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Do al Qaeda Tapes Augur Attacks

WHEN OSAMA BIN LADEN and Ayman al-Zawahiri threatened the West in January—with al-Zawahiri vowing that the next attacks would be in the United States—the Western world again held its collective breath, as it has after each al Qaeda audio or video threat has been publicized. But are these warnings more hot air than chill wind?

To determine whether such warnings have predictive value, Security Management reviewed the timing of releases of tapes against the timing of major attacks and attempted attacks, and discussed these historical trends with experts in al Qaeda methodology.

The consensus is that there hasn’t been a directly observable nexus between a warning and an attack. Although there have been dozens of warnings since 9-11, there is no clear correlation between a tape and a strike. To be sure, warnings have preceded attacks by only a few weeks on occasion, as when an audiotape released in April 2003, featuring bin Laden urging followers to commit suicide attacks on U.S. and British interests was followed in May by attacks on Westerners’ compounds in Riyadh, Saudi Arabia, which killed 26 and wounded 160.

Bruce Hoffman, a terrorism expert at the RAND Corporation, says that the warnings may have augured attacks early on in the war against terrorism, but that they have ceased to do so. “If there ever was a correlation,” Hoffman says, “there’s less correlation now because of their lessened capability.”

Previous warnings, in and of themselves, haven’t had “a sterling predictive record,” agrees Fred Burton, vice president for counterterrorism and corporate security at strategic intelligence firm Statfor.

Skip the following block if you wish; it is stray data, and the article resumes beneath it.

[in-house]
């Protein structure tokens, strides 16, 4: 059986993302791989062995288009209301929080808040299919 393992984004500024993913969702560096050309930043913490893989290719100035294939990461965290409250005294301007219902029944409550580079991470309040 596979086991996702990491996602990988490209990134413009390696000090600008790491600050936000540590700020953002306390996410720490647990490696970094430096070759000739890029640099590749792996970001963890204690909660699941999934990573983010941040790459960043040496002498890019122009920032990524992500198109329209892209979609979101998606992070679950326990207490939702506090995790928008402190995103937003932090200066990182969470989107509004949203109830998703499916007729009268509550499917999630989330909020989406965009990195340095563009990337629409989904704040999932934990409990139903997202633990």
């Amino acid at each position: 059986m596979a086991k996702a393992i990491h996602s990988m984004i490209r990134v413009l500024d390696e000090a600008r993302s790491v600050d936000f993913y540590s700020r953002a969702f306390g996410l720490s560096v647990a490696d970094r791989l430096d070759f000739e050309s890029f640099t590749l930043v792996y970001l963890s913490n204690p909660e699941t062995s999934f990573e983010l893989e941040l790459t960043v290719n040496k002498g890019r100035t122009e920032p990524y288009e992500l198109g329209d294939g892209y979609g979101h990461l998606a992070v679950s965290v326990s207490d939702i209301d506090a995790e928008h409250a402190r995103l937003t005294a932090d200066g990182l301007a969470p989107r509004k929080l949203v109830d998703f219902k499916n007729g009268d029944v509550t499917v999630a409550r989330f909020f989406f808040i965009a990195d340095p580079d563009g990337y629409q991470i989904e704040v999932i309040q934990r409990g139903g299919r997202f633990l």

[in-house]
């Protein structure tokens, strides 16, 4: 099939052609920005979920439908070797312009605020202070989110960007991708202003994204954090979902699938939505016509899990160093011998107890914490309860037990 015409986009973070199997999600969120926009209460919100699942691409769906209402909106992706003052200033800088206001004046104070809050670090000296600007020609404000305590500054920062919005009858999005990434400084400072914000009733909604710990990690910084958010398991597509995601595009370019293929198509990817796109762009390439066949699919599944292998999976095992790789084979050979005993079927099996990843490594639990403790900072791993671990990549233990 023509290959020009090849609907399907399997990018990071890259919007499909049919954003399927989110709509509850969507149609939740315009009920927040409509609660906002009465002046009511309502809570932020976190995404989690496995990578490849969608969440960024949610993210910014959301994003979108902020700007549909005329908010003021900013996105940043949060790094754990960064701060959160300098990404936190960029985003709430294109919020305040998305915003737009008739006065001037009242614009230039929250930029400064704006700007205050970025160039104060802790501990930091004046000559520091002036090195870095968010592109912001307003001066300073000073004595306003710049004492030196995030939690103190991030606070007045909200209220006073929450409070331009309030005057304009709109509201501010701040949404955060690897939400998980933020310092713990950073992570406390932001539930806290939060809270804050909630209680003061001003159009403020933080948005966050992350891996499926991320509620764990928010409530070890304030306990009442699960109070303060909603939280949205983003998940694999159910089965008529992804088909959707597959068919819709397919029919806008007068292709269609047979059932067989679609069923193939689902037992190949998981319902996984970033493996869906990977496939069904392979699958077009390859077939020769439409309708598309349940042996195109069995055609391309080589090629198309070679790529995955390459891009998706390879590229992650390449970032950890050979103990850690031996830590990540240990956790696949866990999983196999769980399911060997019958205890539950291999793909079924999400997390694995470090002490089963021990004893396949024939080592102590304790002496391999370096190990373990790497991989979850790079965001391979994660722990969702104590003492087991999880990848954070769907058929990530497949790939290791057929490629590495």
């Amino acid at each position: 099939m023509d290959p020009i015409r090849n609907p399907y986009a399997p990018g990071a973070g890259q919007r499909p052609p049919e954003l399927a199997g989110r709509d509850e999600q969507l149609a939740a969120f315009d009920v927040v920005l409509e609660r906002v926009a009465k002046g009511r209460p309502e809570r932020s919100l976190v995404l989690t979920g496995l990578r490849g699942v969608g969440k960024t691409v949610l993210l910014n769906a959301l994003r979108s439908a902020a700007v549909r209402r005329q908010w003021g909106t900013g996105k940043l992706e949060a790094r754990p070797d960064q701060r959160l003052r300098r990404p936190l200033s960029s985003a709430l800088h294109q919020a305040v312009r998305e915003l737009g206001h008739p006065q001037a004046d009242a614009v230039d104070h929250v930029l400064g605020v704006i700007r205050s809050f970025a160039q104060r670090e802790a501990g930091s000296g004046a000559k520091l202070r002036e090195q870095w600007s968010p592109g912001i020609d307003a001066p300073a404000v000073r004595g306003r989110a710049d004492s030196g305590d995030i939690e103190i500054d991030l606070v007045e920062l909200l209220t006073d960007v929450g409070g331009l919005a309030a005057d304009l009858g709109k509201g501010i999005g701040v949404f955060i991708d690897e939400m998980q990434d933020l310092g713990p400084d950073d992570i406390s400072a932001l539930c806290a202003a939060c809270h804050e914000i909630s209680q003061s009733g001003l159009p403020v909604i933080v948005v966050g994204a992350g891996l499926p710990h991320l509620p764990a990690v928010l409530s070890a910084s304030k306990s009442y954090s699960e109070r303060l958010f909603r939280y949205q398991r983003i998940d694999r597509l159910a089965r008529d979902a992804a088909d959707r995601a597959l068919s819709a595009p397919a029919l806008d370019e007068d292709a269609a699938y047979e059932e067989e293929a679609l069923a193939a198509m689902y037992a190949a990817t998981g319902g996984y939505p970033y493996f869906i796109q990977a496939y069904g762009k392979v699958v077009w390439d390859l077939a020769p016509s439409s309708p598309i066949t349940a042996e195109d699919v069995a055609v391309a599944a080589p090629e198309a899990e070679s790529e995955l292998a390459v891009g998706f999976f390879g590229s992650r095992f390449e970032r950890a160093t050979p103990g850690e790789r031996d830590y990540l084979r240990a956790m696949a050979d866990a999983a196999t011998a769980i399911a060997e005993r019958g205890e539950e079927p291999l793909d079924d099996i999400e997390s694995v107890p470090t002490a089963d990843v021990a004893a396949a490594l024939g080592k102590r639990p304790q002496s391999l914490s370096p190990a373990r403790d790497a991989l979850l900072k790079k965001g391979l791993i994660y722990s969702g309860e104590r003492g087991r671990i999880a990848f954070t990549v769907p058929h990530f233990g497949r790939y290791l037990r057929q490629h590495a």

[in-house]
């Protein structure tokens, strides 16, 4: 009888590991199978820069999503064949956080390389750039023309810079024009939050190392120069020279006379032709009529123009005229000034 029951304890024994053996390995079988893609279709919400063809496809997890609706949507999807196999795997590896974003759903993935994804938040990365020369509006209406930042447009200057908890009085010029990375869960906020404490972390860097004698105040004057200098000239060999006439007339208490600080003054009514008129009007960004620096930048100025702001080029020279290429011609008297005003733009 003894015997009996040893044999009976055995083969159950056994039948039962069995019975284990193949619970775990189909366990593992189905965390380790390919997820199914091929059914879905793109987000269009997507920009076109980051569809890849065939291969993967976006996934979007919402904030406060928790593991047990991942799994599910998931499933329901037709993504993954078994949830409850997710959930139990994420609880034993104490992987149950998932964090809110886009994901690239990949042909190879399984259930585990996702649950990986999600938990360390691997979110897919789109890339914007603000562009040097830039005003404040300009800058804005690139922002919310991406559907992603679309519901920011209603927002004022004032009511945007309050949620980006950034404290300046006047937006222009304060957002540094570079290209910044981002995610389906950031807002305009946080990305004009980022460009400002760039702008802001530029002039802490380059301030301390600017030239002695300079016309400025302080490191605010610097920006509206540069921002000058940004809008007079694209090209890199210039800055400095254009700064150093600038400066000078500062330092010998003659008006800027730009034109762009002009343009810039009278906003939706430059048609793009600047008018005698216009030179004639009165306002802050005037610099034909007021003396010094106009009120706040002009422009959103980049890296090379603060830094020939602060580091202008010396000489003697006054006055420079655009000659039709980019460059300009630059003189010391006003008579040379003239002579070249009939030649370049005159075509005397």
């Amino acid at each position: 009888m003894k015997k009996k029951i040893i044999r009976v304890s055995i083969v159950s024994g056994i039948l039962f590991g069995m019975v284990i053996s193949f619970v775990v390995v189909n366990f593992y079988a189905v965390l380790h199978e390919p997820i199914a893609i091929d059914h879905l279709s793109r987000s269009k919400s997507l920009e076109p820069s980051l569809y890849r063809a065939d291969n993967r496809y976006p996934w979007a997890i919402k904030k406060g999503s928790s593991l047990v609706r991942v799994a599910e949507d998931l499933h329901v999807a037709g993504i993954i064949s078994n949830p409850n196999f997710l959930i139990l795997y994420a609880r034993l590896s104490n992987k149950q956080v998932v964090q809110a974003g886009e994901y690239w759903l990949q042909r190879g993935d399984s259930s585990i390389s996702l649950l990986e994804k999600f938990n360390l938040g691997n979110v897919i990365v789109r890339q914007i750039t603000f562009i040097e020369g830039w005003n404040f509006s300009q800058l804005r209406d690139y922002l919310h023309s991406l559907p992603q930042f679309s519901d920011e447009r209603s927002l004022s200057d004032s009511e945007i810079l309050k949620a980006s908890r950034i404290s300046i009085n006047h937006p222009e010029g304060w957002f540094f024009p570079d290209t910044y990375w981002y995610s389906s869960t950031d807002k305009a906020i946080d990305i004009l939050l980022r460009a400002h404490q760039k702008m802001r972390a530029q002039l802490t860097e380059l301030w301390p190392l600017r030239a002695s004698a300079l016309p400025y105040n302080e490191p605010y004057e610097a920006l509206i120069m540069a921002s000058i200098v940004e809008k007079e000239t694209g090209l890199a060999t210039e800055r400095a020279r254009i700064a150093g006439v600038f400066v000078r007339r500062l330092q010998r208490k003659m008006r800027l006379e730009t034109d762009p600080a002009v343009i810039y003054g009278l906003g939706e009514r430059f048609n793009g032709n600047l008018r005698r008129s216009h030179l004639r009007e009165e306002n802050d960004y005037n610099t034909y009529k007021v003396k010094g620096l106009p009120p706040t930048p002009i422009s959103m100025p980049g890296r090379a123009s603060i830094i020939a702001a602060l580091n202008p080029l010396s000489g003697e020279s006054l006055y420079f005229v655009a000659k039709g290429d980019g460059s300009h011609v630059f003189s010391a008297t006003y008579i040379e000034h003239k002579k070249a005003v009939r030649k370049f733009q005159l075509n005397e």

Instead, says Hoffman, the warnings serve to get bin Laden back in the news, strike fear in the West, and appeal to al Qaeda’s constituency and sympathizers. Al Qaeda has other ways of calling for attacks, Hoffman says: “I think they’re quite capable of communicating directly rather than through, ‘Two winks and a nod mean strike tonight.’”

Warning Westerners of attacks also is at odds with al Qaeda’s tendency to catch victims unawares, adds Burton, who has studied the predictive value of al Qaeda warnings for several years. “They won’t attack the next day,” he says.

But al Qaeda warnings should not be dismissed altogether, Burton continues. Tapes should be examined in the context in which they were released, he says. For example, the recent bin Laden audiotape came at the end of a flurry of tapes released in December and January that Burton calls “a bit unusual.” Those tapes might be an attempt to give sufficient warning to average Americans, he says, so as to be true to the Muslim tenet that “whoever warns is excused,” he says.

The tapes also closely follow a massive U.S. attack in Pakistan in that struck a dwelling where four top al Qaeda leaders were thought to be meeting. The gathering of those leaders, and the ferocity of the U.S. attack against them, suggests that the men may have been planning a major attack, Burton says.

All these factors suggest that “we are in an attack-cycle window” of indeterminate length, Burton adds. “The organization almost needs to do something inside the United States to show that they’re still in the game,” he says. “If they have the operational ability to carry out an attack, they will.”